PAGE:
As for the off-center primer strikes, I actually pulled out the spent cartridge that comes with the pistol when you purchase it new. The primer strike is off-center there as well, so it appears to be somewhat normal.

    Thanks for all the help. I'm going to hold off shooting any more of the Buffalo Bore through the P90 until I get some more information about this. I should be fine with standard pressure FMJ though, unless you think I should hold off on firing it at all until this is resolved.
     
  4. rantingredneck

    rantingredneck Member

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    I think you'll be fine. The pressure signs I'm referring to, if they are even there, are very mild signs.

    When you start to reach the pressure limits of the cartridge the first thing that will show it is the primer. Think of the primer like a fuse in an electrical circuit. It blows first as it is the weakest link in the chain.

    When primers "crater" it is because the resulting pressure of the cartridge pushes against the firing pin and boltface causing the primer to flow around the pin. This makes it look like a mini-volcano, thus the term "cratering".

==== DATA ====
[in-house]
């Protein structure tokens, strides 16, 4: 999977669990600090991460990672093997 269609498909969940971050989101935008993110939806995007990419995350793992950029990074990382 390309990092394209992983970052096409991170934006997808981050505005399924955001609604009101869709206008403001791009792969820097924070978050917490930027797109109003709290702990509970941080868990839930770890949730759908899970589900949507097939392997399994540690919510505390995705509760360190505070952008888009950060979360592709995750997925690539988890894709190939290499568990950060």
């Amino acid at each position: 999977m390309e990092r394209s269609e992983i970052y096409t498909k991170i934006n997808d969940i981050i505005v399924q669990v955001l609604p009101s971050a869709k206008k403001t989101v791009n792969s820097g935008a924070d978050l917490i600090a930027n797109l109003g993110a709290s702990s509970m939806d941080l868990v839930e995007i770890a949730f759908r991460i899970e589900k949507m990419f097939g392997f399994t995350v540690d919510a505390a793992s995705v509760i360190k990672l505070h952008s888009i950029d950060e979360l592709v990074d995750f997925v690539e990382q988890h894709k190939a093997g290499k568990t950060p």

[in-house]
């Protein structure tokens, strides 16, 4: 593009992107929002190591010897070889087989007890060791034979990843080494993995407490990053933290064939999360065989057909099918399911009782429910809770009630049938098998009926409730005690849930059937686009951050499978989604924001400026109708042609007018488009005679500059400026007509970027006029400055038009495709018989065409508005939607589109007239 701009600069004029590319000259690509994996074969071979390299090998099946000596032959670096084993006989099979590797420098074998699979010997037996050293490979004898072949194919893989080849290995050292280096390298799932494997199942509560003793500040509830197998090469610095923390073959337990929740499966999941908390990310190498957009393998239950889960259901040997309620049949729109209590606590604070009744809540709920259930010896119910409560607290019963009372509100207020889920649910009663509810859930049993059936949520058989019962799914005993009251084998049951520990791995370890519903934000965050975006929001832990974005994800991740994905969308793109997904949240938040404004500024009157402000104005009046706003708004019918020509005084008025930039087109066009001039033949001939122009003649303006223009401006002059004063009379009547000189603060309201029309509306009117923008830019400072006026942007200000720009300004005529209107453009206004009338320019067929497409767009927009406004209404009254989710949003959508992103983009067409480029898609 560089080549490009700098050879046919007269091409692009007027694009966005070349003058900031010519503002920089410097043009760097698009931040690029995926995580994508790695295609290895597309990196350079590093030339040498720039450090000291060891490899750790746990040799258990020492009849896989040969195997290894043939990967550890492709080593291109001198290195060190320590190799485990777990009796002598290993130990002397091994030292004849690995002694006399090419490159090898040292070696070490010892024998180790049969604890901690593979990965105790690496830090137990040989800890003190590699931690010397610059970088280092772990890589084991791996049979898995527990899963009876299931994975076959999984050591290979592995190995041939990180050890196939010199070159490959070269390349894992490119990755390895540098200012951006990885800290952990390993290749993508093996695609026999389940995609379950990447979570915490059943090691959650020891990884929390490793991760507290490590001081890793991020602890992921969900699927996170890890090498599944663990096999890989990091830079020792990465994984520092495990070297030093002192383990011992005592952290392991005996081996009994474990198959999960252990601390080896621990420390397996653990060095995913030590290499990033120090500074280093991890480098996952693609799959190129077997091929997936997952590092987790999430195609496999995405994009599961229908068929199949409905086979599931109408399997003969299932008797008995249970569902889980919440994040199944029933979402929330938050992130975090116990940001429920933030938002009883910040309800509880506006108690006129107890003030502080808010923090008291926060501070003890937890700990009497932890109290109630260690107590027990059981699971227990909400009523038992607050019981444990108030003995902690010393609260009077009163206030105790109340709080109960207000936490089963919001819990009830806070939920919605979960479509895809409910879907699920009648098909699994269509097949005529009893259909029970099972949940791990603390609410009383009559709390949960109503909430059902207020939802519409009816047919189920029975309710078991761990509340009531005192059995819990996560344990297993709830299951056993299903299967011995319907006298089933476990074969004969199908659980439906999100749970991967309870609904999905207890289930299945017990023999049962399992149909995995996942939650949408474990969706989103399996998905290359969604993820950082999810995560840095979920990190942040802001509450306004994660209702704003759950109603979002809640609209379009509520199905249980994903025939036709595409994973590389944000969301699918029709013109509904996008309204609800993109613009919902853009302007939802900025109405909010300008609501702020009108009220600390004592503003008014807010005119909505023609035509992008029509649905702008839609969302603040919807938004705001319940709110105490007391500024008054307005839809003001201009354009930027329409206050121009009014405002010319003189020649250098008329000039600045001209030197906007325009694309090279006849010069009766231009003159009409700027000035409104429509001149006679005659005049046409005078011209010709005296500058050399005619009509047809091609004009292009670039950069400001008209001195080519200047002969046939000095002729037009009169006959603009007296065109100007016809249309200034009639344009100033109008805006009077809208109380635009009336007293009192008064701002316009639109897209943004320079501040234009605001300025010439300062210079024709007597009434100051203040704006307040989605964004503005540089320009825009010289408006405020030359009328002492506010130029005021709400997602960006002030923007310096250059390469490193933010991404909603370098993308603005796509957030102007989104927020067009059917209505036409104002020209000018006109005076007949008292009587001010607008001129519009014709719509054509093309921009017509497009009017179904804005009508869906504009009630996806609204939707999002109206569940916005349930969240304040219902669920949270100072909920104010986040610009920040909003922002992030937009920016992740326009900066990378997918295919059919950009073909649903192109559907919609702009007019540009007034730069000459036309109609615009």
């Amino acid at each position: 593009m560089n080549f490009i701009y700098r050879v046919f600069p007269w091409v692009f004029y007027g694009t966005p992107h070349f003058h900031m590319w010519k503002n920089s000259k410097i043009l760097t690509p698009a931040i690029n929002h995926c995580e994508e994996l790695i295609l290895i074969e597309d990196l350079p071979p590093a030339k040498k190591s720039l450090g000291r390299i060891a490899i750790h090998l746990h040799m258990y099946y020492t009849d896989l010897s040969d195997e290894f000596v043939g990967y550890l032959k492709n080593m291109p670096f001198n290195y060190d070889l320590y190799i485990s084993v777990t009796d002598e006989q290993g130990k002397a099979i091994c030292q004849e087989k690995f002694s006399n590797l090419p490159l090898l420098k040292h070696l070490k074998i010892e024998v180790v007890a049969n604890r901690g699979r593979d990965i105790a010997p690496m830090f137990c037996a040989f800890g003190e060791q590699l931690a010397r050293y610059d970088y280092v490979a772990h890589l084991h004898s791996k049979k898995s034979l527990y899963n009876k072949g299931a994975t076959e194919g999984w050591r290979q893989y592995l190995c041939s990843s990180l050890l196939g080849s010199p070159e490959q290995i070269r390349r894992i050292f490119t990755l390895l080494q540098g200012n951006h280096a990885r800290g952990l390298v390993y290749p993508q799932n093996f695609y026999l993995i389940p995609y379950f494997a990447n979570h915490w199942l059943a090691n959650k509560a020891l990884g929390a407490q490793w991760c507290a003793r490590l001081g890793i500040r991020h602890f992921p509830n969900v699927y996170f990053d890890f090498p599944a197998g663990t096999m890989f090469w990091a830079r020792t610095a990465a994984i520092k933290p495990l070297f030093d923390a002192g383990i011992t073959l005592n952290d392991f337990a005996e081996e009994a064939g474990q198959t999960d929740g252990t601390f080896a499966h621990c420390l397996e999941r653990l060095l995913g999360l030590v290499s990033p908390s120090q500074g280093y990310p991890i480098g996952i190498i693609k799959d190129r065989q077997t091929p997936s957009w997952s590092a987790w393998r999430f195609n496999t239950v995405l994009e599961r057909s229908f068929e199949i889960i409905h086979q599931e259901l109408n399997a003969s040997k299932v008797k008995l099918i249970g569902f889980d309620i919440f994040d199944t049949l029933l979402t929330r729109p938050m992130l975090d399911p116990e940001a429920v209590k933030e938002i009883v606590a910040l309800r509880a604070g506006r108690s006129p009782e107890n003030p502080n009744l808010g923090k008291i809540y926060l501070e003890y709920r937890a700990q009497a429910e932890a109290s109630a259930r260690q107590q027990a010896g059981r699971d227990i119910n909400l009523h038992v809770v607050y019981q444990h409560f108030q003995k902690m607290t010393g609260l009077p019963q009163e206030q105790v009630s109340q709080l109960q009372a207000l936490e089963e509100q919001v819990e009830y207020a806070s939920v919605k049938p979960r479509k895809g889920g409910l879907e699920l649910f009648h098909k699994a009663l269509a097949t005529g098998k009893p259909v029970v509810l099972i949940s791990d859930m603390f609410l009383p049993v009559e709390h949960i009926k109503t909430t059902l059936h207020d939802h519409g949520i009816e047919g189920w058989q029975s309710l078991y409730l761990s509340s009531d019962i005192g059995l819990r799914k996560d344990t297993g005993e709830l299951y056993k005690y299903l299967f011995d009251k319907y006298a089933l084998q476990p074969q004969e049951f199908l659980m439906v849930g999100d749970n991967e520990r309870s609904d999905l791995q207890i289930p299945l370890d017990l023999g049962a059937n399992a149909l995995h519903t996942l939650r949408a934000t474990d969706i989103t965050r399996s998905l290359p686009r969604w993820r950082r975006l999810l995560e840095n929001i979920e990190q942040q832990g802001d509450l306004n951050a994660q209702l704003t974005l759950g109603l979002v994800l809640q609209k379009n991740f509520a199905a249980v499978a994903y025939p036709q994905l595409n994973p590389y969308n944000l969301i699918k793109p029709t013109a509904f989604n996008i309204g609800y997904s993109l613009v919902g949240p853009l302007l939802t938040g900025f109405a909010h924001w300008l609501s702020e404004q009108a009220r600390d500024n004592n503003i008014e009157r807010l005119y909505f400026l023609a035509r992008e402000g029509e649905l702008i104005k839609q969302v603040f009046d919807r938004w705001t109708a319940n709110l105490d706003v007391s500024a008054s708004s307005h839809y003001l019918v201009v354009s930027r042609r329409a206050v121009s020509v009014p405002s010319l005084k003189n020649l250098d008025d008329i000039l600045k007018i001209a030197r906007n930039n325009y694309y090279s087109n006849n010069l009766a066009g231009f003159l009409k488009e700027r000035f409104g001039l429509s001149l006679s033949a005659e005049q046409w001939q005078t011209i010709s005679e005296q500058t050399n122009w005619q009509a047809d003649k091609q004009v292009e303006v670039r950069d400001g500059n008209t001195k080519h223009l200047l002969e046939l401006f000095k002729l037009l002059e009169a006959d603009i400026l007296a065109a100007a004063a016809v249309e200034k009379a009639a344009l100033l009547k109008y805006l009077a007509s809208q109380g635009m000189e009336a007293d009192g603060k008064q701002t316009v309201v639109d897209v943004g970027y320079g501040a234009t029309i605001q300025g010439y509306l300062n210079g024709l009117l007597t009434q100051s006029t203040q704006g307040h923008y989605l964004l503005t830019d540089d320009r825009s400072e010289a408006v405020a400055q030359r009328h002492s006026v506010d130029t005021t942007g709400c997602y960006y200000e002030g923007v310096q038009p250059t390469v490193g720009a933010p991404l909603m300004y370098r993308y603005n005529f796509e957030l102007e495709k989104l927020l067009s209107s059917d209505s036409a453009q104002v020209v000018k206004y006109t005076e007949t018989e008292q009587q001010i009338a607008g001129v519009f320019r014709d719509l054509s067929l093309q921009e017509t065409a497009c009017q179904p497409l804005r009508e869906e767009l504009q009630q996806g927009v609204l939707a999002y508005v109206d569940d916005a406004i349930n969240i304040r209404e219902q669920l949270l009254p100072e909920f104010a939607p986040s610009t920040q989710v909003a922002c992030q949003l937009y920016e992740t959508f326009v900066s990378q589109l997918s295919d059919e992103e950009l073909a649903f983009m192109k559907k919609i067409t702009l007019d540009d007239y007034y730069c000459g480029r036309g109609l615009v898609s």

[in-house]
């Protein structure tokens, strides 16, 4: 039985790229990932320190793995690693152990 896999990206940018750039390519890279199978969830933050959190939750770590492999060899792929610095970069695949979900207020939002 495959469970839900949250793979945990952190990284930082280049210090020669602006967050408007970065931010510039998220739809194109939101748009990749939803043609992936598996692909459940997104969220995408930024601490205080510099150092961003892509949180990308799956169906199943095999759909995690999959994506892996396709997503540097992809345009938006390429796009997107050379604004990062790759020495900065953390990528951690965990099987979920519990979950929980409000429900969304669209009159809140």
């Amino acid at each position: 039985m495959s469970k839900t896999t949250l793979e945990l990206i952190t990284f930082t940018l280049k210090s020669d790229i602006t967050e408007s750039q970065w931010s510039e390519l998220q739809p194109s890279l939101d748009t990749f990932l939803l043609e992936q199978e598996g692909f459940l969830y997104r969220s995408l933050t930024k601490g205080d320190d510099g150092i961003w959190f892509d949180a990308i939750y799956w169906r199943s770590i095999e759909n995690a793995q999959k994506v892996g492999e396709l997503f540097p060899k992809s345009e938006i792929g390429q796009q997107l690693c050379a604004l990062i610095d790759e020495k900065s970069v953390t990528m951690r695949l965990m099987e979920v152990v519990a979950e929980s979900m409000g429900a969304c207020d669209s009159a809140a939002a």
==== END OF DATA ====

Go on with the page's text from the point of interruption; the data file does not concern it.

The photos don't show close enough detail to diagnose this from them, but it sort of looks like it in a couple of the pics.

    If you google "cratered primers" or "pressure signs primers" you'll see some good pics of what I'm describing here.

    Either way I don't think you'll have a problem with shooting the P90 with standard or +P ammo. Even the ammo you are shooting is manifesting the slightest of slight pressure signs if at all. Again from the pics it's hard to tell.

    If I were a betting man, I'd bet that the problem somehow lies with the magazine follower or too long OAL of the cartridge or a combination of the two. Seeing as this only happens on the last round and all.
     
  5. bdg146

    bdg146 Member